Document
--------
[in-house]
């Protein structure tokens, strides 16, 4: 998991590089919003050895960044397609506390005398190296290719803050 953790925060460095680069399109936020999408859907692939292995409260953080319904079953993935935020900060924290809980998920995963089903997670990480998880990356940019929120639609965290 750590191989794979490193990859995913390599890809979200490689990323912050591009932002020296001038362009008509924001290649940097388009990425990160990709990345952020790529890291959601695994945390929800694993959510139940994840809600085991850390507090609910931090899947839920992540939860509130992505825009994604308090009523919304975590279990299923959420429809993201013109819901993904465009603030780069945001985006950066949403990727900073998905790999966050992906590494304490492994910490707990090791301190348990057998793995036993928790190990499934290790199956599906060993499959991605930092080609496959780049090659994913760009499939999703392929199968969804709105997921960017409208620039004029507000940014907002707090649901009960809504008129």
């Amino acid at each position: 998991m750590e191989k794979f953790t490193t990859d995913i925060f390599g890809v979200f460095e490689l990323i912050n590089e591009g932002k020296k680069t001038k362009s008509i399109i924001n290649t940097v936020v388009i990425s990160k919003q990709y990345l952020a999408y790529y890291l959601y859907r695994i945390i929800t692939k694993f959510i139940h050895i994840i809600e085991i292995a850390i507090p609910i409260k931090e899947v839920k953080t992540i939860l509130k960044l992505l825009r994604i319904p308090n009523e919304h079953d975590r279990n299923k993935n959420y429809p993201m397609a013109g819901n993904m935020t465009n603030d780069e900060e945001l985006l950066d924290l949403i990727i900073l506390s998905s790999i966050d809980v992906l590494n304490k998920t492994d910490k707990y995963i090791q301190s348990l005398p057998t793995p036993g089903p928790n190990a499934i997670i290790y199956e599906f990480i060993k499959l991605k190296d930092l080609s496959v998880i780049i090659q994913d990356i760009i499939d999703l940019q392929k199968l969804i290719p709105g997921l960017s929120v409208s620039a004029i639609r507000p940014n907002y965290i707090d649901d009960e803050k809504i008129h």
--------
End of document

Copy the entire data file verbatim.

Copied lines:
[in-house]
């Protein structure tokens, strides 16, 4: 998991590089919003050895960044397609506390005398190296290719803050 953790925060460095680069399109936020999408859907692939292995409260953080319904079953993935935020900060924290809980998920995963089903997670990480998880990356940019929120639609965290 750590191989794979490193990859995913390599890809979200490689990323912050591009932002020296001038362009008509924001290649940097388009990425990160990709990345952020790529890291959601695994945390929800694993959510139940994840809600085991850390507090609910931090899947839920992540939860509130992505825009994604308090009523919304975590279990299923959420429809993201013109819901993904465009603030780069945001985006950066949403990727900073998905790999966050992906590494304490492994910490707990090791301190348990057998793995036993928790190990499934290790199956599906060993499959991605930092080609496959780049090659994913760009499939999703392929199968969804709105997921960017409208620039004029507000940014907002707090649901009960809504008129």
């Amino acid at each position: 998991m750590e191989k794979f953790t490193t990859d995913i925060f390599g890809v979200f460095e490689l990323i912050n590089e591009g932002k020296k680069t001038k362009s008509i399109i924001n290649t940097v936020v388009i990425s990160k919003q990709y990345l952020a999408y790529y890291l959601y859907r695994i945390i929800t692939k694993f959510i139940h050895i994840i809600e085991i292995a850390i507090p609910i409260k931090e899947v839920k953080t992540i939860l509130k960044l992505l825009r994604i319904p308090n009523e919304h079953d975590r279990n299923k993935n959420y429809p993201m397609a013109g819901n993904m935020t465009n603030d780069e900060e945001l985006l950066d924290l949403i990727i900073l506390s998905s790999i966050d809980v992906l590494n304490k998920t492994d910490k707990y995963i090791q301190s348990l005398p057998t793995p036993g089903p928790n190990a499934i997670i290790y199956e599906f990480i060993k499959l991605k190296d930092l080609s496959v998880i780049i090659q994913d990356i760009i499939d999703l940019q392929k199968l969804i290719p709105g997921l960017s929120v409208s620039a004029i639609r507000p940014n907002y965290i707090d649901d009960e803050k809504i008129h």